AWS Network Helper

Project for submission to the 2016 AWS Serverless Chatbot Competition AWS Network Helper Demo Video

Goals & Features

The goal of this project is to provide an AWS network troubleshooting script that runs on a serverless architecture, and can be interacted with via Slack as a chat bot. In simple terms, the goal is to be able to respond to input like:

  • Why can’t I connect to ec2-instance-A from ec2-instance-B?
  • Troubleshoot connection between ec2-instance-B and rds-instance-C on port 5432
  • I cannot connect to S3 from ec2-instance-A
  • Help me connect to ec2-instance-B

In order to respond to inputs like these, the script must be able to analyze these network elements:

  • Ingress and Egress Security Groups
  • Ingress and Egress Network ACLs
  • Route Tables
  • NAT and Internet Gateways

Also, since information like instance type, port, and ephemeral ports may or may not be provided, the code must be able to look through metadata for these values, or at least make reasonable assumptions for what the user is most likely trying to accomplish.

The code is currently able to understand all of the statements above, as well as small variations in the wording. It can troubleshoot network settings for the following types of connections in both directions:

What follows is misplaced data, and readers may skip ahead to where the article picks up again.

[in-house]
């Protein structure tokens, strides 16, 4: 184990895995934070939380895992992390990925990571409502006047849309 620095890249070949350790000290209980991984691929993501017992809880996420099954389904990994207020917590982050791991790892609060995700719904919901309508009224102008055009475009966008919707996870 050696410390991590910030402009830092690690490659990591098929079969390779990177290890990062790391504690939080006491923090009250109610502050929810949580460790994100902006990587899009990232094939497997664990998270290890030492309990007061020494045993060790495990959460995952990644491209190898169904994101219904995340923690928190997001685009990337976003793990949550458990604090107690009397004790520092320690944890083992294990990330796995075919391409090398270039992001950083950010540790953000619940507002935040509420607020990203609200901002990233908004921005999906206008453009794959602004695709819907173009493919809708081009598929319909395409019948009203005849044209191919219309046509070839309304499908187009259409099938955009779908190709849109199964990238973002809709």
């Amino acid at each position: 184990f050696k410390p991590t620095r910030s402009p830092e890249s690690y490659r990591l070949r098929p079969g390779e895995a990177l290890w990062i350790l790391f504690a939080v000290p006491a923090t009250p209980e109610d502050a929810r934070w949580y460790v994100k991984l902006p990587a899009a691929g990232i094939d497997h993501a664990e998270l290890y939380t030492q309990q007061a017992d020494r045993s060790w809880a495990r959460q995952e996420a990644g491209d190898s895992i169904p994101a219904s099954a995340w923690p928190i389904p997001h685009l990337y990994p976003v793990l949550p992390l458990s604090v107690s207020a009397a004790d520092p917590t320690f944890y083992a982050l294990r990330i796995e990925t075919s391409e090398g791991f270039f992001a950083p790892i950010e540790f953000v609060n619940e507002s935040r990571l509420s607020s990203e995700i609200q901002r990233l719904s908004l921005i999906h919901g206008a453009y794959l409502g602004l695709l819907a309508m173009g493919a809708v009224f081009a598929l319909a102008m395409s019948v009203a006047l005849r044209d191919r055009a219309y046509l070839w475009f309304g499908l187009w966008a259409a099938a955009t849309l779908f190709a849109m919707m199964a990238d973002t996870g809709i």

Instance A Instance B Complexities
EC2 EC2 Supports Windows and Linux
EC2 RDS All RDS engine types supported
EC2 The Internet Supports instances behind both Internet and NAT Gateways
RDS The Internet Supports instances behind both Internet and NAT Gateways
EC2 AWS Services S3, DynamoDB, KMS, SNS, SQS, etc.

Wherever possible, the code should also not limit the scope of this project to only use Slack as the messaging interface.

Architecture

AWS Services Used:

  • API Gateway
  • SNS
  • S3
  • Lambda
  • IAM & KMS

Architecture Diagram

An SNS topic is used between the Slack listener Lambda and the network helper Lambda so that in the future, different listeners could be deployed that use interfaces other than Slack. Other interfaces could include, but are not limited to:

  • A web app
  • A scheduled batch job for auditing network settings
  • A command line tool
  • A Python module

S3 is used to provide the user with an externalized configuration file for easier changes. The Slack token, SNS ARN, slash command, and other variables can be changed without re-compiling your Lambda

KMS is used to decrypt the Slack token stored in the configuration file upon use, and is also used to encrypt/decrypt the response URL as it gets passed through SNS. This is an added layer of security.

Installation

Please follow the installation instructions in the AWS Network Helper documentation: AWS Network Helper Documentation

Built With

Share this project:
×

Updates